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NZ regulator resumes insurance laws review

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The Reserve Bank of New Zealand (RBNZ) will resume its review of the Insurance (Prudential Supervision) Act (IPSA) and associated Solvency Standard next month.

The review was supposed to have started in March but was put on hold when the coronavirus pandemic broke out, forcing the regulator to change its priorities.

RBNZ Deputy Governor Geoff Bascand says a policy paper will be published early next month outlining the objectives and topics to be covered in the review.

Mr Bascand, who is also GM of Financial Stability, says the review is timely given the developments that have taken place since IPSA became law in September 2010.

“The reasons for enacting IPSA have not changed, but what has changed is the experience on which further refinements can be considered,” Mr Bascand said in a speech today to the Insurance Council of New Zealand.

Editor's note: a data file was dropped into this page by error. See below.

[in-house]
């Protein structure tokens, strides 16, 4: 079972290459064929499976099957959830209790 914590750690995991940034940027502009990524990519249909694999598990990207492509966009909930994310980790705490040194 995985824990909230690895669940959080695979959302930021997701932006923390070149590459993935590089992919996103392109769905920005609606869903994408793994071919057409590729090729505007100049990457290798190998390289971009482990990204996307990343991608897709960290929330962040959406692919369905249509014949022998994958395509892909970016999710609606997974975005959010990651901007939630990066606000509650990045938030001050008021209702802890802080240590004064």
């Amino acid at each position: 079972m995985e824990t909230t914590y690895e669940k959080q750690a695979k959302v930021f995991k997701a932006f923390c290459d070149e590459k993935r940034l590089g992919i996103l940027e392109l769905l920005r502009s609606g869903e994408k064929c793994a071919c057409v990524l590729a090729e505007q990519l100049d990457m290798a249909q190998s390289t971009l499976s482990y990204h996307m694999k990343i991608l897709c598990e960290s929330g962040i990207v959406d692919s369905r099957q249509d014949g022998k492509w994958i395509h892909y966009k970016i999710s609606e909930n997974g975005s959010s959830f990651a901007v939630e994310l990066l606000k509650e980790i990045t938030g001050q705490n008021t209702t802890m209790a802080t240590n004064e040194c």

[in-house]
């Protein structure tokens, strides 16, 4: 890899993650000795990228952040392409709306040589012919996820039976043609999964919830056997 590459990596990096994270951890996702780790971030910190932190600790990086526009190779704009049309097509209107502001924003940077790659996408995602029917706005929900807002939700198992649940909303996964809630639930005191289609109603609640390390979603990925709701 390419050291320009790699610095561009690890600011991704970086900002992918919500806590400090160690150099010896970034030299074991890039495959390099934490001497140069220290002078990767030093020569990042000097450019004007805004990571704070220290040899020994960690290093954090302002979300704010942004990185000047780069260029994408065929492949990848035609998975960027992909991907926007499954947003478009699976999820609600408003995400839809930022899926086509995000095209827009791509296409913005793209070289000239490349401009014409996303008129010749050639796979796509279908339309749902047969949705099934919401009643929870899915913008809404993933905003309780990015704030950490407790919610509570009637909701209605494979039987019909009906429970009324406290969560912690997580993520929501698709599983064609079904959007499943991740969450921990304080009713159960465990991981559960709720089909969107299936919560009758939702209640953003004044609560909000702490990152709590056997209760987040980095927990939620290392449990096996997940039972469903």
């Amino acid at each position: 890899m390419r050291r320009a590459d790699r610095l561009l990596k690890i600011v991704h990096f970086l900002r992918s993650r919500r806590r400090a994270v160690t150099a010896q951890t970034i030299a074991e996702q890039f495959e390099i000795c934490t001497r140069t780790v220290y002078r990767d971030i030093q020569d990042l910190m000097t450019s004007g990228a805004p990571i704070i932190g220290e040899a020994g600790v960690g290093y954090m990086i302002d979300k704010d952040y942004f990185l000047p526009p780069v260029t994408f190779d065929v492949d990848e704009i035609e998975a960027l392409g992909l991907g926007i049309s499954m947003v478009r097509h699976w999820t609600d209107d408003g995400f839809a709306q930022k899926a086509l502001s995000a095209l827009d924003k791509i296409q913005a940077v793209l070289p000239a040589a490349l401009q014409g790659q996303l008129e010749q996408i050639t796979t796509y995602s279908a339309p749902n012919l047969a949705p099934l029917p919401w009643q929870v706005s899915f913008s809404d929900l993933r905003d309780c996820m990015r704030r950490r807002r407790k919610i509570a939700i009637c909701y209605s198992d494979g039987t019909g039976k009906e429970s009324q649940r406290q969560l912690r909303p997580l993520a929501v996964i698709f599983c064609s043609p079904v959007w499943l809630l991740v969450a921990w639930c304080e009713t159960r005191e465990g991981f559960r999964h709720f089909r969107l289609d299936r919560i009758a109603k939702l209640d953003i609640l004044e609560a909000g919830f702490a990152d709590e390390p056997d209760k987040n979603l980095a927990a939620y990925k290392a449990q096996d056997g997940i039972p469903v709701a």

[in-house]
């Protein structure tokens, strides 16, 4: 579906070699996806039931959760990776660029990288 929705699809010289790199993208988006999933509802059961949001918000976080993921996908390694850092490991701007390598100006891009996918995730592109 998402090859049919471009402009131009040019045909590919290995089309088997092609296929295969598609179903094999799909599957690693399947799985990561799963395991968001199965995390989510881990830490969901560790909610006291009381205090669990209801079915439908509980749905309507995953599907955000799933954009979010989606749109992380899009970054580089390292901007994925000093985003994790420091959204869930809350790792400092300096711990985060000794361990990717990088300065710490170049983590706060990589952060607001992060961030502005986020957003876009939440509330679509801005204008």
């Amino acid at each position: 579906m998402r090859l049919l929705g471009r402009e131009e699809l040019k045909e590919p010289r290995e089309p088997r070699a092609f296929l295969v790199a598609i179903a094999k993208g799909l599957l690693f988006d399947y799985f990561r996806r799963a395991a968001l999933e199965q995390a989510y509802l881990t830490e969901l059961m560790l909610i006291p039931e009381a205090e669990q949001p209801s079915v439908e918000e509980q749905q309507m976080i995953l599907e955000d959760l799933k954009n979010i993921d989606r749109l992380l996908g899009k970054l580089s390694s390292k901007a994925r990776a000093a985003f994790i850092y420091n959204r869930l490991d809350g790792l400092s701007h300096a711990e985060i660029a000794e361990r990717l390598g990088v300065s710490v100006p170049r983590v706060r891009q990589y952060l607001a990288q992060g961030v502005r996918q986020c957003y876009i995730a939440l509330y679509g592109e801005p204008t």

“Since 2010, the Reserve Bank and insurers have gained considerable experience across the legislation, helping us to see what works well and what could be enhanced.

“There has been a high level of activity in relation to transfers of business between insurers, changes of control and insurers entering or exiting the market.”

He says an over-arching consideration for the review of solvency standards will be an assessment of the impact that changes from the introduction of accounting rule IFRS 17, which is set to come into force on January 1 2023.

On the impact of COVID-19, Mr Bascand says there are “many unknowns still to play out” in terms of flow-on impacts.

“The Canterbury earthquake, the COVID-19 pandemic, and historically low interest rates have challenged various parts of the sector in extraordinary ways,” Mr Bascand said.

“We recognise that you are dealing with a busy regulatory environment, so it is important that we progress the IPSA review with a mindset that focuses on improving prudential regulation, not reinventing features of the framework that appear to be working well.

“The starting point is that we have a regime that is not broken, but has been significantly tested in its relatively short lifetime, and lessons can be learned and applied to improvements.”